Women's History Month - Women in Agriculture #8 - Queen Frye
My story begins, well it begins with me just simply being born. I have been all FIYA and no ice my whole entire life. More optimistic than the glass is full. I really believe that I can change the world, for I have the ability to change my own and I remind others that they posses the same power. Now, I show people how they have that power through plants. Seven generations ago my ancestors were sharecroppers on an island in Cape Verde and even on the continent of Africa in Senegal. I claim this to be in my blood even though I was born in Texas. From the day that I could walk I was put in the soil. To laugh, to play, to chase, to wonder, to be instructed and to listen with what my grandmother was teaching me. I learned these skills in the Franklin Field Projects of Boston, Dorchester, Massachusetts.
Massachusetts is a state for the indigenous people. Massachusett is a Native tribe and the name comes from the Massachusett language a term for "At the Great Hill," referring to the Blue Hills overlooking the Boston Harbor from the south. Which is where my family spent a considerable amount of time traveling on Blue Hill Ave to Mattapan Square as we would run our errands. Blue Hill Avenue in Dorchester is a four-mile-long street stretching from Dudley Street in Roxbury through Roxbury, Dorchester and Mattapan to end in Mattapan Square. My Father believes that his Father's bloodline comes from this linage. You see, Massachusett people were some of the first to make contact with European explorers in New England. Similar to other stories the Massachusett territories were more fertile and on the coastlines with access to coastal resources that were soon taken over by English colonists. There was a forced act of submission to the colonial laws and assimilation to European culture and the Massachusett language became extinct by the early 19th century. Probably most unforgiving the remaining Massachusett were forced to then live in poorer communities with the segregated Black Americans.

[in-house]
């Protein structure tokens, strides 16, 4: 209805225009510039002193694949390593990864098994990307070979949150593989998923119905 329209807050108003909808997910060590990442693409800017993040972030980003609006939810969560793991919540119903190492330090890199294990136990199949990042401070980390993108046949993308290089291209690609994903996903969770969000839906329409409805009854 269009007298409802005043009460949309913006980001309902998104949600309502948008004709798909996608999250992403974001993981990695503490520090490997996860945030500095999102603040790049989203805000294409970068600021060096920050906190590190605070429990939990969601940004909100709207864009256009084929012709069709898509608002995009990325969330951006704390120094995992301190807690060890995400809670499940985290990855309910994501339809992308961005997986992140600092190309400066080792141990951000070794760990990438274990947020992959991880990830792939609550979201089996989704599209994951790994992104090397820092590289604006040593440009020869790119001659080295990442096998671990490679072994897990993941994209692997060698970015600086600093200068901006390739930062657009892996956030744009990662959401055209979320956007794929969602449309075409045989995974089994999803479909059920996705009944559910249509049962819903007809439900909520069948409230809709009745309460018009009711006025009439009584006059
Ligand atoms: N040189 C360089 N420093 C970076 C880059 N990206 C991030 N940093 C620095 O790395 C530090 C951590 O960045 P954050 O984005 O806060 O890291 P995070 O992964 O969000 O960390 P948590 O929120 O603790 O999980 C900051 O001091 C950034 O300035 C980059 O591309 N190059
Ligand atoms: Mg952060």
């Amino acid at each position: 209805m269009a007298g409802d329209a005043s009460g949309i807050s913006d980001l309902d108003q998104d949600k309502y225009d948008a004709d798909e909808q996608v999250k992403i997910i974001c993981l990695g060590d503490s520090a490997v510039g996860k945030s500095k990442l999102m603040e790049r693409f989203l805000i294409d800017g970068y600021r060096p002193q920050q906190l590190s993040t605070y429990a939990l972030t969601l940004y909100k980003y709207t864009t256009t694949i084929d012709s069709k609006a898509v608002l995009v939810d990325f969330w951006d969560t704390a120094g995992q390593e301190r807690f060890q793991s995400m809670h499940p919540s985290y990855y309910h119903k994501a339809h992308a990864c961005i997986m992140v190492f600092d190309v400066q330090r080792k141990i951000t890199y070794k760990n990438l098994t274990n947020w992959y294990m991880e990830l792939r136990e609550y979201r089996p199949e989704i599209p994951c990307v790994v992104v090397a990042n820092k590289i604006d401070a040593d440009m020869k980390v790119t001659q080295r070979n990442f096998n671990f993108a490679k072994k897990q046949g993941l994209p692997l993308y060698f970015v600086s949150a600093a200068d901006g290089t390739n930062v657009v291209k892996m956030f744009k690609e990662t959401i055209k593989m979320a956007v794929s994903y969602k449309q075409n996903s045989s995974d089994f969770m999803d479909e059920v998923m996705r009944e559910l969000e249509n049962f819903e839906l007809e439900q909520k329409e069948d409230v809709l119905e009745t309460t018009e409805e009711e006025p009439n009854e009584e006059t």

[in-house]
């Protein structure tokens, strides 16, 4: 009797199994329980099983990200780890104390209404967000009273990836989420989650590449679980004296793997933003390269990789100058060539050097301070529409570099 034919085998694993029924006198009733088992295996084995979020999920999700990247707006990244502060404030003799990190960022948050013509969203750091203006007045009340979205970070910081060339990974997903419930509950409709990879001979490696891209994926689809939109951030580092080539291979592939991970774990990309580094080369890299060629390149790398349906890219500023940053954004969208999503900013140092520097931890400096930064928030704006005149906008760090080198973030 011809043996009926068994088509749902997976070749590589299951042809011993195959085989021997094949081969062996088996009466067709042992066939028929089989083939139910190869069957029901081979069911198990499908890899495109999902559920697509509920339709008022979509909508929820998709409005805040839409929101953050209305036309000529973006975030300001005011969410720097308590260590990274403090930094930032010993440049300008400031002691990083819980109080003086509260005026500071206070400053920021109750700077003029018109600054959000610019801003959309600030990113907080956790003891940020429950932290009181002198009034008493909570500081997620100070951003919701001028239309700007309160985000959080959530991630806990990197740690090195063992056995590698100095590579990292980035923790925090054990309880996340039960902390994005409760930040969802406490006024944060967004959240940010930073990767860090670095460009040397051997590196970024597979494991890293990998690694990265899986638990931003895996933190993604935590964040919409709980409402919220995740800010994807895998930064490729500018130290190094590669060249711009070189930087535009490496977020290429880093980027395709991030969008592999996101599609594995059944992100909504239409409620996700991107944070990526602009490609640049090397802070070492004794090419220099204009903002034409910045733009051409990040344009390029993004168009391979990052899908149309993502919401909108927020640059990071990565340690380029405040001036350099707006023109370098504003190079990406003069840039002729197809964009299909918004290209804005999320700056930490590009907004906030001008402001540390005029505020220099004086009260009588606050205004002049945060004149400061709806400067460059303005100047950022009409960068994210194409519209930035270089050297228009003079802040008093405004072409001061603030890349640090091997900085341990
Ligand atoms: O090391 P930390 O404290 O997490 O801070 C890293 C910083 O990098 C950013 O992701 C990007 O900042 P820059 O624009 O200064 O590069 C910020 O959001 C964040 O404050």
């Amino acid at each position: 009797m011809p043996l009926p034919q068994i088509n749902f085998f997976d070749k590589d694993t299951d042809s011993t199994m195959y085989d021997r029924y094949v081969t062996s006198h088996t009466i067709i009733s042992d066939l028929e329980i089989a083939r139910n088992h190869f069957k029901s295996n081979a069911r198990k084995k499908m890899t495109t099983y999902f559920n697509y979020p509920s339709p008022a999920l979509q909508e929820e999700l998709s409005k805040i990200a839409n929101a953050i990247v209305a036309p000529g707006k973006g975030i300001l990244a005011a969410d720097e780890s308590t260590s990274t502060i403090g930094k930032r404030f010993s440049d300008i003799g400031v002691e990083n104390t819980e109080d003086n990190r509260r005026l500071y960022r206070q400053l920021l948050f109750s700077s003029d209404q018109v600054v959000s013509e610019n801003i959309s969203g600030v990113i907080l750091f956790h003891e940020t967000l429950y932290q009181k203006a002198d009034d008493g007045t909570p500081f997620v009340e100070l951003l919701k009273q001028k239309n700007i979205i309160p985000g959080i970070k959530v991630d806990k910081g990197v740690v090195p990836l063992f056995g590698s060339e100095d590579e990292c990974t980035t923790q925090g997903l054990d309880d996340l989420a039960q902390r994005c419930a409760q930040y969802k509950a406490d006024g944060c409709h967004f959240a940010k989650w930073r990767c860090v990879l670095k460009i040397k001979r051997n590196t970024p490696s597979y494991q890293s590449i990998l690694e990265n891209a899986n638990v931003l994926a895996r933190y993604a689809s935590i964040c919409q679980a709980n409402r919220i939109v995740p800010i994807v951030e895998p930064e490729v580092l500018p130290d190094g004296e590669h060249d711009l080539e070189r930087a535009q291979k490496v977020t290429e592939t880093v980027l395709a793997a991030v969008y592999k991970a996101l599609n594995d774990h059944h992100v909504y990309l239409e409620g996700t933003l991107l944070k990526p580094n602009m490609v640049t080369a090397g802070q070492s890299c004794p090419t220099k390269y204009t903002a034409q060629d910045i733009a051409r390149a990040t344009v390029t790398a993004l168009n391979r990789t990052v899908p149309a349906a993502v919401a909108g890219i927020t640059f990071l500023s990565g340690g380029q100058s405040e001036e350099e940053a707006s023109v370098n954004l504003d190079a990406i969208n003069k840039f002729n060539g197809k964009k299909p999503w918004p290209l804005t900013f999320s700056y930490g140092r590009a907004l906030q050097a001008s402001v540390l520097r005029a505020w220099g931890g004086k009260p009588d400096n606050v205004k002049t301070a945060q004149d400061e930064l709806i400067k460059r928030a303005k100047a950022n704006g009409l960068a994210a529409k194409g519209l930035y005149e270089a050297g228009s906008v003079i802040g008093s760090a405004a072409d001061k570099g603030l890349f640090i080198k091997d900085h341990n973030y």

This is the soil that first touched my hands and my feet. This is the soil from which my first fruits came from. Resilient doesn't even begin to spell my name. I am more than a rose that has grown from the concrete because before me, my parents had to live here and before them their parents had to live here. TO LIVE, to sustain themselves. To feed themselves and their families. My grandparents could write the book on the food landscape of Boston Mass and the impact that racism was having on their access to fresh locally grown food and it's then impact on the health of those individuals that lived in their community in their time. There I was, 2, 3 & 4 years old and older learning the life skill of how to feed myself and my family for a lifetime and giving access to food to those in my community with just my hands. The Power of Plants!
As each season returns I am taught the history of the soil on this earth. Gardening is not what I do. It is how I live, eat and pray. Somehow, through the gardens that we grew in our backyards to being a garden mentor in St. Paul, MN and now the Lead Farmer of R. Roots Garden in North Minneapolis, I am never tired , nor do I want to quit growing the food that I love the most. As a woman, I feel like the soil is an umbilical cord helping to supply the nutrients and oxygen to the developing plants. After the fruit or vegetable grows, the umbilical cord is no longer needed, so it's clamped and snipped and this leaves behind a short stump. Next time you eat a cucumber, strawberry, onion, watermelon, you name it. look for its belly button and see if I'm lying ;) To be a woman helping seeds to find their way to the soil and bearing good fruit to me is like birthing babies. Creating the change that I want to see in the world. Through gardening and sharing this sustainable skill I am teaching others how to give life, speak life into themselves and others through the power of plants.
My name is Queen and I am delighted to have heard and shared my story and others as I was so proud to celebrate women in agricultural history during this lovely month of March!